Cellular noise and adaptive responses in E. coli
- Supervisors: Dr Christoph Engl (primary) and Dr Andrei Sapelkin (SPCS, secondary)
- Funding: China Scholarship Council (CSC)
- Deadline: 30th January 2022
The School of Biological and Behavioural Sciences at Queen Mary is one of the UK’s elite research centres, according to the 2014 Research Excellence Framework (REF). We offer a multi-disciplinary research environment and have approximately 150 PhD students working on projects in the biological and psychological sciences. Our students have access to a variety of research facilities supported by experienced staff, as well as a range of student support services.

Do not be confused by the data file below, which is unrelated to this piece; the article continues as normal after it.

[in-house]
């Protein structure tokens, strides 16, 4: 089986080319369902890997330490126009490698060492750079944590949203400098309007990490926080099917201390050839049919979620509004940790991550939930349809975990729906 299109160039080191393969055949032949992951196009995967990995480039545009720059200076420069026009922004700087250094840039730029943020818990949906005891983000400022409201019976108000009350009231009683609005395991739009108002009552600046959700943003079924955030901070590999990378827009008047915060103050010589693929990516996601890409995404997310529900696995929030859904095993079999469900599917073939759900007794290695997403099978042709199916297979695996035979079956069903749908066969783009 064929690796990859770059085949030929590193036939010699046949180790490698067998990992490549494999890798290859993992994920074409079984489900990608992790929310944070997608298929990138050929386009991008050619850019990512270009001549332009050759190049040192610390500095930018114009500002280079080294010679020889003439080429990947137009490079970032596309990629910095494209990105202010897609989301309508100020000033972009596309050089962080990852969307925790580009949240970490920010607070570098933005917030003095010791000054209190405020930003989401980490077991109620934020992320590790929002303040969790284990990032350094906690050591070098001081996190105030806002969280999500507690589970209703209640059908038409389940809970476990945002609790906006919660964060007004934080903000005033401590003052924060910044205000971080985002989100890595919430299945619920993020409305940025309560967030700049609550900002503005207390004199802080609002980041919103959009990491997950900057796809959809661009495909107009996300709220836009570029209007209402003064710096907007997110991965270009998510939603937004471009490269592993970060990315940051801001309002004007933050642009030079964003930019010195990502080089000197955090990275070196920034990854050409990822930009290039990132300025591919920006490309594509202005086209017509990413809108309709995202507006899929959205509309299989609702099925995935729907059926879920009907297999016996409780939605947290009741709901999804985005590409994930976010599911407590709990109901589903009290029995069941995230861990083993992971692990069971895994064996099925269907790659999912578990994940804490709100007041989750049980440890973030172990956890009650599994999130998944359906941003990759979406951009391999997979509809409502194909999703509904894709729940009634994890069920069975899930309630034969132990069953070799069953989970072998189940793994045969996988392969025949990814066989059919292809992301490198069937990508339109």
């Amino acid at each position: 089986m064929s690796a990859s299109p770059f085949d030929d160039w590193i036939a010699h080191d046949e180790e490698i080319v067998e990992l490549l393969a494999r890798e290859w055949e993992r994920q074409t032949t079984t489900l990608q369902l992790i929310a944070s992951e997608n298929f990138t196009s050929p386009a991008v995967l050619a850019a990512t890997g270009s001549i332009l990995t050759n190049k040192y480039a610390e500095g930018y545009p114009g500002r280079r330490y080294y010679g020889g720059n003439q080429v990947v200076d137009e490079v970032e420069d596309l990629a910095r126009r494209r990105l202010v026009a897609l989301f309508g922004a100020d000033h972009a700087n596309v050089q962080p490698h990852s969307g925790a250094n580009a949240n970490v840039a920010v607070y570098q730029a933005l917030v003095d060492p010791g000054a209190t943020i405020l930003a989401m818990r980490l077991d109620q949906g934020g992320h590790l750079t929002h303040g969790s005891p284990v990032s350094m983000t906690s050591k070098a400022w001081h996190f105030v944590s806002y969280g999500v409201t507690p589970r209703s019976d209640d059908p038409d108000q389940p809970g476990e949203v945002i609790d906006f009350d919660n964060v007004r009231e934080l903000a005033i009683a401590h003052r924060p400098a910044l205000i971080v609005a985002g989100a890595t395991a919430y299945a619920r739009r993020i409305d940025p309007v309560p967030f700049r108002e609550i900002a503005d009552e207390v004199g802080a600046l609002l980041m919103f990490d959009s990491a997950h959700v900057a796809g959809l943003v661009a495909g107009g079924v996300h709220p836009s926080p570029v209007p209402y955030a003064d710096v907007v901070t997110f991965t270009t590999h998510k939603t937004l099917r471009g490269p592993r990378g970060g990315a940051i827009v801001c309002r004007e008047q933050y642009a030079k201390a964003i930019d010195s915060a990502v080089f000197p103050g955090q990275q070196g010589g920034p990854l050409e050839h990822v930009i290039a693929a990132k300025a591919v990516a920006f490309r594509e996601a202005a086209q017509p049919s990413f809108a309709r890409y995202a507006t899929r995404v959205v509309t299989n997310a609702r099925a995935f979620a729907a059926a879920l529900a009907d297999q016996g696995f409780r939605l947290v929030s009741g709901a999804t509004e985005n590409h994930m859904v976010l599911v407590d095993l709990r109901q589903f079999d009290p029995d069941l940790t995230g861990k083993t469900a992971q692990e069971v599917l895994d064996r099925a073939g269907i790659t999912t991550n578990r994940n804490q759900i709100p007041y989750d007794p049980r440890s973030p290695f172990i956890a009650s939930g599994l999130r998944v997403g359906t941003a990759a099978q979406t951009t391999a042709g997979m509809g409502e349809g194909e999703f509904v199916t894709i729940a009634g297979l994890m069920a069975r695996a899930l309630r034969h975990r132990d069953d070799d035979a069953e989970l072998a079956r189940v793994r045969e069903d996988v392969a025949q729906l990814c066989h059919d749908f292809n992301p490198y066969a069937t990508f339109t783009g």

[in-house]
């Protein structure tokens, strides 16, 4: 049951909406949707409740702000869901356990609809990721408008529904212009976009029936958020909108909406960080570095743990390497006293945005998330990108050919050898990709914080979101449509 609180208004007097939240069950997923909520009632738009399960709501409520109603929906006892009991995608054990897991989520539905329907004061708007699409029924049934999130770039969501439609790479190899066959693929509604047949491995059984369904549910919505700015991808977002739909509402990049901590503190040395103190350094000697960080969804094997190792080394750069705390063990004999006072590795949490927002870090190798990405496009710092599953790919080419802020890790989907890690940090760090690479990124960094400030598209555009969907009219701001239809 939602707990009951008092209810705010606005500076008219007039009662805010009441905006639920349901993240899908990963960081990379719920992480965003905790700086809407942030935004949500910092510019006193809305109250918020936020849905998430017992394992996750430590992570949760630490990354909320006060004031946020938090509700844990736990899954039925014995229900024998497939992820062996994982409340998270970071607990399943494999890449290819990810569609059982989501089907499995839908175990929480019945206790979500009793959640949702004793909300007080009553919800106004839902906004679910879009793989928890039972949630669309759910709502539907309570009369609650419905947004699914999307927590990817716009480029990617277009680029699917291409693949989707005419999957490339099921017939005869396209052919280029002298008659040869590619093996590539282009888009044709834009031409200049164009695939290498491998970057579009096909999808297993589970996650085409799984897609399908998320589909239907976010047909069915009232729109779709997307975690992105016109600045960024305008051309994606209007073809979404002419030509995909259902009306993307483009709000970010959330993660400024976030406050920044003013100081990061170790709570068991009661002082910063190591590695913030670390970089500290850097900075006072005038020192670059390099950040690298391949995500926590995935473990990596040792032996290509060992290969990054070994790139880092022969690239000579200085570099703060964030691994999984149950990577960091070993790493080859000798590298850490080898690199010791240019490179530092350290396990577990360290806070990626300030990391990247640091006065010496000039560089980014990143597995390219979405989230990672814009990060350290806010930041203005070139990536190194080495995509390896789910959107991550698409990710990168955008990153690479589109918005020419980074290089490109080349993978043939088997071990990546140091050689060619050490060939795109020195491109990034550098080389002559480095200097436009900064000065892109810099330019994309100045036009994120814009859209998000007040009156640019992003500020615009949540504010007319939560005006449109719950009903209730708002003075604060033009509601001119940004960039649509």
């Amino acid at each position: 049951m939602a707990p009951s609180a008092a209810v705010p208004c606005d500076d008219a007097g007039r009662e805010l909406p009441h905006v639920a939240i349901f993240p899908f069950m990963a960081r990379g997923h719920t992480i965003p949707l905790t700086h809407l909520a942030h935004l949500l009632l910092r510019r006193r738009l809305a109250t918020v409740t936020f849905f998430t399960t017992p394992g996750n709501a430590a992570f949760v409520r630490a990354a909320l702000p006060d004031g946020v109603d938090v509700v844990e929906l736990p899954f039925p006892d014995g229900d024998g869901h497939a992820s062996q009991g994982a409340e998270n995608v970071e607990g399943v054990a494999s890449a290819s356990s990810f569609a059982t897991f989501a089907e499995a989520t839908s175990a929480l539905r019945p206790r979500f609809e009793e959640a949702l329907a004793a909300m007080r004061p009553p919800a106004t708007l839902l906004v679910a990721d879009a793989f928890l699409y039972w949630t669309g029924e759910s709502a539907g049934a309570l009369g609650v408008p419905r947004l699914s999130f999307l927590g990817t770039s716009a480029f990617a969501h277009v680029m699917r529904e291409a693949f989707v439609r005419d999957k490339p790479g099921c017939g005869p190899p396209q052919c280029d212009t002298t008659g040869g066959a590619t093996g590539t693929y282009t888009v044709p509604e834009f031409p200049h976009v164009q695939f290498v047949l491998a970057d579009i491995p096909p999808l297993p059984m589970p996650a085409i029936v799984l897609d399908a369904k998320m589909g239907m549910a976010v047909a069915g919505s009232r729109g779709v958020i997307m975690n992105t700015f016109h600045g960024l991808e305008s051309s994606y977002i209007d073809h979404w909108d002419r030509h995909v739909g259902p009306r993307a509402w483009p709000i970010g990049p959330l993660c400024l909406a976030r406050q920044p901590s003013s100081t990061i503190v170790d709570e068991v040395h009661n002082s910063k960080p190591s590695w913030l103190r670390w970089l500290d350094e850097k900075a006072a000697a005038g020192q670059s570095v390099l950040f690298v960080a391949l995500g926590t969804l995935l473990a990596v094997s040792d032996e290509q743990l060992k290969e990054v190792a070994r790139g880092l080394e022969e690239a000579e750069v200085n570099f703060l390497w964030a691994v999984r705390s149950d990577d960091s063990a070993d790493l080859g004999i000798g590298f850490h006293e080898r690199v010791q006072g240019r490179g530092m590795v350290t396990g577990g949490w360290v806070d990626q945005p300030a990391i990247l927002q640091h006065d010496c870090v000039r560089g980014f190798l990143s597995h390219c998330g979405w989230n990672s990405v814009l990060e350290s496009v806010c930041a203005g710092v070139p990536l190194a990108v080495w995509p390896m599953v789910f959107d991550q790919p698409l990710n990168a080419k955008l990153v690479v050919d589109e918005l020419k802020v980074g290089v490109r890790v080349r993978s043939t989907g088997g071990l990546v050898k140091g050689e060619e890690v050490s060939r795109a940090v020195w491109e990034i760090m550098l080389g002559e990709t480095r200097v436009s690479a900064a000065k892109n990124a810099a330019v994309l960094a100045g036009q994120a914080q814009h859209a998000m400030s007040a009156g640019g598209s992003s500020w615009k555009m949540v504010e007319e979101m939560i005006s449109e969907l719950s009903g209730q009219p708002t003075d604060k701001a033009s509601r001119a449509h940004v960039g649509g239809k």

Research in the laboratory of Dr Engl aims to uncover how bacteria communicate with, adapt to, and shape their environment. We combine cellular, molecular, systems, ecology and state-of-the-art imaging techniques to address fundamental questions in bacterial cell physiology.
Training and development
Our PhD students become part of Queen Mary’s Doctoral College which provides training and development opportunities, advice on funding, and financial support for research. Our students also have access to a Researcher Development Programme designed to help recognise and develop key skills and attributes needed to effectively manage research, and to prepare and plan for the next stages of their career.
This is a multi-disciplinary project at the interface of biology and physics. The PhD student will receive training in genetics, molecular and cell biology of bacteria and fluorescence imaging as well as Raman spectroscopy.